As a child Mark was a pitch perfect piano player and he dreamed of a future as a musician. So when his sight and hearing started to deteriorate as a result of Usher Syndrome, he was distraught. He is now left with no useful vision and little hearing, exacerbated by tinnitus and visual hallucinations (Charles Bonnet Syndrome) which are each difficult to live with but when combined this severely impacts his everyday life. But, with the help of the right kind of hearing aids and some creativity, he ensures that his piano playing is still a big part of his life.
He said: “I am fortunate enough to have some very good hearing aids which make the piano sound very natural. Thanks to these, I use composing and improvising techniques to learn new music. I hear a piece of music and re-play it by working out which notes I hear. I will improvise various parts to change the music and make it my own as well.”
Mark, from London, regularly appears in concerts and has attended and organised various piano courses all over the country. One such course was the prestigious Cheltenham International Piano Summer School where he was selected to perform his own composition by memory as part of one of the main concerts. Mark recently performed a solo at the Barbican Hall as Resident Pianist with the London Symphony ‘Create’ Orchestra. He also has a regular slot providing background music at a local restaurant two evenings a week.
Living with a severe dual sensory loss is difficult but Mark has found music is a great therapy to help him cope. “It gives me the most amazing sense of wellbeing, I love the discipline, the creativity and the emotion of it. Playing is so exhilarating – it’s a natural high!” He said.
When he is playing in an orchestra, Mark has a Music Assistant who communicates between him and the conductor using a method known as Social Haptic Communication. “We have a tactile communication method which involves the Music Assistant communicating instructions to me, from the conductor, discretely on my upper arm. For example a circle means it’s my solo, a line up my arm is an instruction to get louder and a line down my arm means get quieter.” He said.
As Mark’s condition worsened, he was forced to give up his career as a Civil Servant in the Department for Environment, Food and Rural Affairs in 1996. He said: “I was given all sorts of equipment to help me do my job but it got to the point where I just couldn’t cope any more which was deeply upsetting.”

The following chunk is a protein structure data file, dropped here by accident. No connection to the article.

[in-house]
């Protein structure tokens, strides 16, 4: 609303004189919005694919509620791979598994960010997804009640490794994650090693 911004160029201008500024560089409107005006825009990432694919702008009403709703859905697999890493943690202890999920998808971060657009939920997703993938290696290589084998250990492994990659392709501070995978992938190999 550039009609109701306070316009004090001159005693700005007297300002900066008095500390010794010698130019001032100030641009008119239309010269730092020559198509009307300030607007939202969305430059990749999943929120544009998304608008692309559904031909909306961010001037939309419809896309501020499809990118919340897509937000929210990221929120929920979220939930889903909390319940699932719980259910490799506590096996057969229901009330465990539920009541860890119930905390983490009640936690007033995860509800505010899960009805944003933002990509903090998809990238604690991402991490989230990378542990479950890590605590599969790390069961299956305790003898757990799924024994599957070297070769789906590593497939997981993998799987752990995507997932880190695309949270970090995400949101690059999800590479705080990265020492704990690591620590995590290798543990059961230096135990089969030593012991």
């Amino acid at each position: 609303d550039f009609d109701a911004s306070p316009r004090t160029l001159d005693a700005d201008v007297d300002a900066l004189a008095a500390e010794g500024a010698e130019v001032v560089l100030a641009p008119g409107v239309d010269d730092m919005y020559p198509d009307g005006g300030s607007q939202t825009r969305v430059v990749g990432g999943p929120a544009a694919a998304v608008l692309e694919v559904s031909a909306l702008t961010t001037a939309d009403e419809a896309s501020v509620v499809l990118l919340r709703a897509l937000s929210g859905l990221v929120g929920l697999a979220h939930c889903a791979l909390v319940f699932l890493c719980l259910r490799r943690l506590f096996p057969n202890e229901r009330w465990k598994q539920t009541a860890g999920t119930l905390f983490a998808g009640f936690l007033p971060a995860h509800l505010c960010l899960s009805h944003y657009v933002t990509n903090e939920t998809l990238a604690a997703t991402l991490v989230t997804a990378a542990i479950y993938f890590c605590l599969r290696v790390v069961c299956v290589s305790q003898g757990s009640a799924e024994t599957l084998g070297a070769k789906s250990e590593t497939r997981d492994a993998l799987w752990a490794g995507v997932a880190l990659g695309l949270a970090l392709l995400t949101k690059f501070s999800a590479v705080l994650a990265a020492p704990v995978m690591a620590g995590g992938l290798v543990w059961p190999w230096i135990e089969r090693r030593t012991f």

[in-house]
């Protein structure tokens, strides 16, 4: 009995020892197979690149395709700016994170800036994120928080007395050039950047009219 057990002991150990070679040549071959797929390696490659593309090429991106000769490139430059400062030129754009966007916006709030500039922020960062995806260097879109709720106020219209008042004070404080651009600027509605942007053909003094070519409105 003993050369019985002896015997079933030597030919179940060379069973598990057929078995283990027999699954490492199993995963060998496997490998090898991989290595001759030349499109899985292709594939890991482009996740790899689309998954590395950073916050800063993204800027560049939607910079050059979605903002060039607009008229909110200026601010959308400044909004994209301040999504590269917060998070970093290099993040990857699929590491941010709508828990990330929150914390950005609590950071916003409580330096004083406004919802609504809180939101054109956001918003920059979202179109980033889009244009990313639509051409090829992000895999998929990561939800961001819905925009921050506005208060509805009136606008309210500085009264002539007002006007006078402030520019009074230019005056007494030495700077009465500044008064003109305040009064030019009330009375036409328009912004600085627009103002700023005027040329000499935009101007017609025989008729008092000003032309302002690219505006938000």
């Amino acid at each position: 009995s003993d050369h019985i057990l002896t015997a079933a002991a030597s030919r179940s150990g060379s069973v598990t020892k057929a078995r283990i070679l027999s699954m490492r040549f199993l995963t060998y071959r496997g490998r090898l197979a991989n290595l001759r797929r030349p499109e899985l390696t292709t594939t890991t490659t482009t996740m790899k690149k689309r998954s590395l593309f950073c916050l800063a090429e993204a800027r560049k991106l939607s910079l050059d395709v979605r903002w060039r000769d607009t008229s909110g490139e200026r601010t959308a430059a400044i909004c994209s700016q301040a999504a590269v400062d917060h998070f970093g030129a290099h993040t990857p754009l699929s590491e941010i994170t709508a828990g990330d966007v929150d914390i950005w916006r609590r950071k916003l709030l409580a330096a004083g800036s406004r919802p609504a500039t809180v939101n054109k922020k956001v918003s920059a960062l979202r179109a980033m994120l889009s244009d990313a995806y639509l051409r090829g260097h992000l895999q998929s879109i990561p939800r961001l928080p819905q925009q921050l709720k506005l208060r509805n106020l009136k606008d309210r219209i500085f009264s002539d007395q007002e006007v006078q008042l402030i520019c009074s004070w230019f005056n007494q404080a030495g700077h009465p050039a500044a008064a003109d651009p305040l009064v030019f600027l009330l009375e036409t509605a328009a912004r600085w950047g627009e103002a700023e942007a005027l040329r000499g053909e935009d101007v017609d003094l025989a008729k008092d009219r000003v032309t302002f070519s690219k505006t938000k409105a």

Desperate to keep busy and fill the social void that his job no longer could, Mark has become an active member of his local Deafblind UK social group in Camden. He really benefits from the group interaction and finds it helps him to manage with his sight and hearing loss. Mark has even held two percussion workshops with both the Camden and Newham and Tower Hamlets groups which the other group members really enjoyed.
Mark finds that one of the most frustrating aspects of living with dual sensory loss is being unable to access information independently. Therefore, Deafblind UK’s Information and Advice Line has been enormously beneficial to him. Mark regularly makes use of this service, particularly for things that we often take for granted: “I find it extremely helpful; as I have no sight I can’t use websites so I frequently call and ask for someone to look things up for me. It makes a big difference to me and I find it reassuring to know that this service is there when I need it.” He said.
As he is unable to work, Mark relies on benefits to support him. However, this in itself poses another difficulty for someone with sight and hearing impairments; simply making a phone call or completing a form can be challenging. So, Deafblind UK’s Community Engagement Officer, Tania, supports Mark in liaising with his Local Authority and to complete the relevant forms. She has also attended Department of Work and Pensions (DWP) assessment interviews and the local authorities annual assessments with Mark to help ensure he has relevant support he requires.
Mark says “Tania helps me to let other people know about my condition which is essential, especially when we are dealing with the Local Authority or government departments. I don’t look deafblind, so if you didn’t know me, you wouldn’t be able to tell. Tania helps to ensure that where possible I am put in contact with someone who can help me and who is preferably trained in deafblind awareness. Hopefully we will be able to make sure more organisations are trained and qualified in how to deal with people having both sight and hearing loss soon.”